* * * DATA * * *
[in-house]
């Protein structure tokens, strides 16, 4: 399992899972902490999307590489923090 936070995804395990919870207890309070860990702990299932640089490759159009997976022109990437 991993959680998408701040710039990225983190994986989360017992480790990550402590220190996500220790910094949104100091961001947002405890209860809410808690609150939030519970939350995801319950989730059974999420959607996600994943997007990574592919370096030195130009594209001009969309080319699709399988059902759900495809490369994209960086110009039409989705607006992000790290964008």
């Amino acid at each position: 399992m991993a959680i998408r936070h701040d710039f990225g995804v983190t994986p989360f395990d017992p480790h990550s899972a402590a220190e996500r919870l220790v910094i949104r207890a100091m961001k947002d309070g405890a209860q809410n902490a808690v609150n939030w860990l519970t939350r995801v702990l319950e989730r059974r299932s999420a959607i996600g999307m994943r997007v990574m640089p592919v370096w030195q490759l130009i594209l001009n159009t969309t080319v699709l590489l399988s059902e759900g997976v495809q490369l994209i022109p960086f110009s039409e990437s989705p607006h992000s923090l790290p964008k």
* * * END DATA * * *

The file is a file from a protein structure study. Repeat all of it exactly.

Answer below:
[in-house]
């Protein structure tokens, strides 16, 4: 399992899972902490999307590489923090 936070995804395990919870207890309070860990702990299932640089490759159009997976022109990437 991993959680998408701040710039990225983190994986989360017992480790990550402590220190996500220790910094949104100091961001947002405890209860809410808690609150939030519970939350995801319950989730059974999420959607996600994943997007990574592919370096030195130009594209001009969309080319699709399988059902759900495809490369994209960086110009039409989705607006992000790290964008």
């Amino acid at each position: 399992m991993a959680i998408r936070h701040d710039f990225g995804v983190t994986p989360f395990d017992p480790h990550s899972a402590a220190e996500r919870l220790v910094i949104r207890a100091m961001k947002d309070g405890a209860q809410n902490a808690v609150n939030w860990l519970t939350r995801v702990l319950e989730r059974r299932s999420a959607i996600g999307m994943r997007v990574m640089p592919v370096w030195q490759l130009i594209l001009n159009t969309t080319v699709l590489l399988s059902e759900g997976v495809q490369l994209i022109p960086f110009s039409e990437s989705p607006h992000s923090l790290p964008k």